Pull no punches

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When Professional Remodeler’s editorial advisory board met at The Remodelers’ Show in October, one of our major discussion topics was the magazine’s redesign. One member of the team commented that he liked our original logo best because the word...

February 01, 2002

 

Kim Sweet

When Professional Remodeler’s editorial advisory board met at The Remodelers’ Show in October, one of our major discussion topics was the magazine’s redesign. One member of the team commented that he liked our original logo best because the word Remodeler was so prominent. I saw his point, but I told him I prefer our current one because it gives equal visual weight to Professional and Remodeler.

The concept of the remodeler as responsible businessperson is an obvious message to convey within the industry, but the industry is still having a hard time getting that message to the marketplace.

That in mind, I keep my eyes and ears open for marketing ideas that work on a grander scale than a beautifully designed ad or an easy-to-navigate Web site, even one with 3-D project tours. It starts with the strategic planning. The marketing ideas in this issue aren’t new; what makes them work is the amount of foresight and preparation put into them. And the twist is marketing not just the company’s work and professionalism, but the quality of its character.

It’s one more factor that helps to make good remodelers’ prices — undoubtedly higher than those of “Joe and his pickup truck” — more palatable. I am willing to pay more for my new long-distance phone service than I did for my old one primarily because it donates 1% of the charges to nonprofit organizations chosen by its customers. It makes me feel better about having to deal with a phone company at all.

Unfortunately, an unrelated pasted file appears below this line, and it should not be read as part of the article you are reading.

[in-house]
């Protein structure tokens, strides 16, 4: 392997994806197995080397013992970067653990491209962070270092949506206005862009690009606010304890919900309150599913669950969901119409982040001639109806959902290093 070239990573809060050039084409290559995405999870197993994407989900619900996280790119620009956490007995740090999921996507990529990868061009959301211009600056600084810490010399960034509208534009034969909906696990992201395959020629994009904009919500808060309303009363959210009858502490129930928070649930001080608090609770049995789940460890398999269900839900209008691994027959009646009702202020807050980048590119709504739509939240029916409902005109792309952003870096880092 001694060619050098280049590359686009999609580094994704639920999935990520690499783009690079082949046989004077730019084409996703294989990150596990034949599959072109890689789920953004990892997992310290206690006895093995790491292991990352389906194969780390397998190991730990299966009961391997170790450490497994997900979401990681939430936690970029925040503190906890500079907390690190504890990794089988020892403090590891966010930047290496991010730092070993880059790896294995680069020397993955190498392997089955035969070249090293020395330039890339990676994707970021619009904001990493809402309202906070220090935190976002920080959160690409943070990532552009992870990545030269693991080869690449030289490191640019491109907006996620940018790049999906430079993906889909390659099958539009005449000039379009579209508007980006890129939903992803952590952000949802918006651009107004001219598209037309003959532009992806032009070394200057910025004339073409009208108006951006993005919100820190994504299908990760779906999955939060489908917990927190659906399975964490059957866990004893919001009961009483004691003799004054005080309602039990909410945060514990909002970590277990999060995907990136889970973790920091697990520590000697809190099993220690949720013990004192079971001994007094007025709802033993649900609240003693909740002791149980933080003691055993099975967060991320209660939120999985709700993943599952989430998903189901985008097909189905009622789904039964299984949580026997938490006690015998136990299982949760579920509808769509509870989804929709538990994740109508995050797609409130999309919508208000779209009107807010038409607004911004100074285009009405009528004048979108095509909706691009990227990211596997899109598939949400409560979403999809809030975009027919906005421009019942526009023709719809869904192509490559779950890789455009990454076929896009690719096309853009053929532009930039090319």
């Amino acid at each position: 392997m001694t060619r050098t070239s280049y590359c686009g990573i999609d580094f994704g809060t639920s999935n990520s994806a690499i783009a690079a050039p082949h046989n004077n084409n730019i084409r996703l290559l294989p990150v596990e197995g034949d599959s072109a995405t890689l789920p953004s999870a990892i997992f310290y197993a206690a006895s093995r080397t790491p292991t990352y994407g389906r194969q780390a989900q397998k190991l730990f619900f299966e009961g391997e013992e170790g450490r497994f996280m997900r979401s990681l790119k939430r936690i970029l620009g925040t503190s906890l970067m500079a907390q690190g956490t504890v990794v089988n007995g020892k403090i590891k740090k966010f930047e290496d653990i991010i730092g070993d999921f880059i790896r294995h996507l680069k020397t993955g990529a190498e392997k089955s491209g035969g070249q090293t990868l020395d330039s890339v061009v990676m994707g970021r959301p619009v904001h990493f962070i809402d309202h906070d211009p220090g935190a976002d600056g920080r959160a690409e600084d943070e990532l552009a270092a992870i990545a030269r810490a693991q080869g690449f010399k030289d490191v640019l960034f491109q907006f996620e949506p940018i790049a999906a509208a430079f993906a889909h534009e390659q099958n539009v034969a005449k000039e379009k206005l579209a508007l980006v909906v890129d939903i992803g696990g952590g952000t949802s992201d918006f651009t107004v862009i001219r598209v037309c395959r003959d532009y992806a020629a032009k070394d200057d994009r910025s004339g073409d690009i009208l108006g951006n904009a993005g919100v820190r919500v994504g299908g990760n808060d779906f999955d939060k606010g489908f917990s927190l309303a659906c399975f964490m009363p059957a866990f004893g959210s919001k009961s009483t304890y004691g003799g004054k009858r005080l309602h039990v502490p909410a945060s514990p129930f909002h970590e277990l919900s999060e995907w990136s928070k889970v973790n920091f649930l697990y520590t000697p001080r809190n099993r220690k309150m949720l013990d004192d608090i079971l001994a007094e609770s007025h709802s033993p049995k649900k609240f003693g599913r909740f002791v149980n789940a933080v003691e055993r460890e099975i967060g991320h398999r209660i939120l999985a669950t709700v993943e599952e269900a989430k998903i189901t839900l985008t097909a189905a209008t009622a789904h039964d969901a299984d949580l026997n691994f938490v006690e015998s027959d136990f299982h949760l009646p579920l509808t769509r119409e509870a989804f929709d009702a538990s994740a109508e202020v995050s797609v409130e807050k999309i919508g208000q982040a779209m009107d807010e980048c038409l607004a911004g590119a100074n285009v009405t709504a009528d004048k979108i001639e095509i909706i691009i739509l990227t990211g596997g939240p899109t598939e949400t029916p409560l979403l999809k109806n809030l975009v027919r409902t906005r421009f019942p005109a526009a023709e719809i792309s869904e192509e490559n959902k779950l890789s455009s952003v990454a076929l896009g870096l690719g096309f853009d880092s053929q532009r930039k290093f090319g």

Entering a parade of homes isn’t that unusual, even if most of the homes in the parade are new. Neither is doing charity work in the community. But by combining the two ideas into one project, Associates in Building & Design Ltd. in Fort Collins, Colo., directly communicated in a high-profile way not only how ABD works with building materials but how it works with people and what its values are. While the company’s volume hasn’t increased since its first such project, in 1998, the number and quality of its leads have, improving sustainability. Owners Rita and Bob Peterson have been able to add staff and remove themselves further from daily operations.

Readers ask me all the time why more stories like ABD’s — a remodeling firm’s giving $10,000 to benefit homeless teenagers — don’t make it into the consumer press but the horror stories about contractors do. For one thing, it’s because a lot of remodelers believe good work speaks for itself. And it does, but not nearly as loudly or urgently as a disgruntled consumer.

Knowing that full well, Stephen C. Gidley, president of Stephen C. Gidley Inc. & Associated Building Contractors in Darien, Conn., sends out press releases announcing every certification earned and award won. Choosing to join the Better Business Bureau and doing the homeowner/contractor mediation that helped win his company the bureau’s National Torch Award for Marketplace Ethics have made him a trusted consumer resource. A self-made resource, because he knows that good press builds on itself the same way good referrals do.

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